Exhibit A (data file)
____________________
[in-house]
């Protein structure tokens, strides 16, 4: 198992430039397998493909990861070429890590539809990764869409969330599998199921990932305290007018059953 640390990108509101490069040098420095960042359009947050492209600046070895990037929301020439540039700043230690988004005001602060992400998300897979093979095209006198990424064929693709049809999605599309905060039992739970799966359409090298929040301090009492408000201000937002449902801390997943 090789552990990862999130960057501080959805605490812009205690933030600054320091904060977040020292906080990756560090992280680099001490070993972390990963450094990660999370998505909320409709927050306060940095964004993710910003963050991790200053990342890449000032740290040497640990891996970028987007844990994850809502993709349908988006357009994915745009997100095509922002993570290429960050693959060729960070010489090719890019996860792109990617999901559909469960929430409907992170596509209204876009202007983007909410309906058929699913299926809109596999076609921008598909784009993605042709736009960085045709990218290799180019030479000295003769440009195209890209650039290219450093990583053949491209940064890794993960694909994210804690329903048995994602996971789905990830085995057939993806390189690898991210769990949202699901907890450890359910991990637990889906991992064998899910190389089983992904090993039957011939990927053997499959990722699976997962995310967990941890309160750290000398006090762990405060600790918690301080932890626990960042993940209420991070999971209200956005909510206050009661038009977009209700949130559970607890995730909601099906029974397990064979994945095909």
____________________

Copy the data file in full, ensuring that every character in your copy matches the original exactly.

[in-house]
């Protein structure tokens, strides 16, 4: 198992430039397998493909990861070429890590539809990764869409969330599998199921990932305290007018059953 640390990108509101490069040098420095960042359009947050492209600046070895990037929301020439540039700043230690988004005001602060992400998300897979093979095209006198990424064929693709049809999605599309905060039992739970799966359409090298929040301090009492408000201000937002449902801390997943 090789552990990862999130960057501080959805605490812009205690933030600054320091904060977040020292906080990756560090992280680099001490070993972390990963450094990660999370998505909320409709927050306060940095964004993710910003963050991790200053990342890449000032740290040497640990891996970028987007844990994850809502993709349908988006357009994915745009997100095509922002993570290429960050693959060729960070010489090719890019996860792109990617999901559909469960929430409907992170596509209204876009202007983007909410309906058929699913299926809109596999076609921008598909784009993605042709736009960085045709990218290799180019030479000295003769440009195209890209650039290219450093990583053949491209940064890794993960694909994210804690329903048995994602996971789905990830085995057939993806390189690898991210769990949202699901907890450890359910991990637990889906991992064998899910190389089983992904090993039957011939990927053997499959990722699976997962995310967990941890309160750290000398006090762990405060600790918690301080932890626990960042993940209420991070999971209200956005909510206050009661038009977009209700949130559970607890995730909601099906029974397990064979994945095909």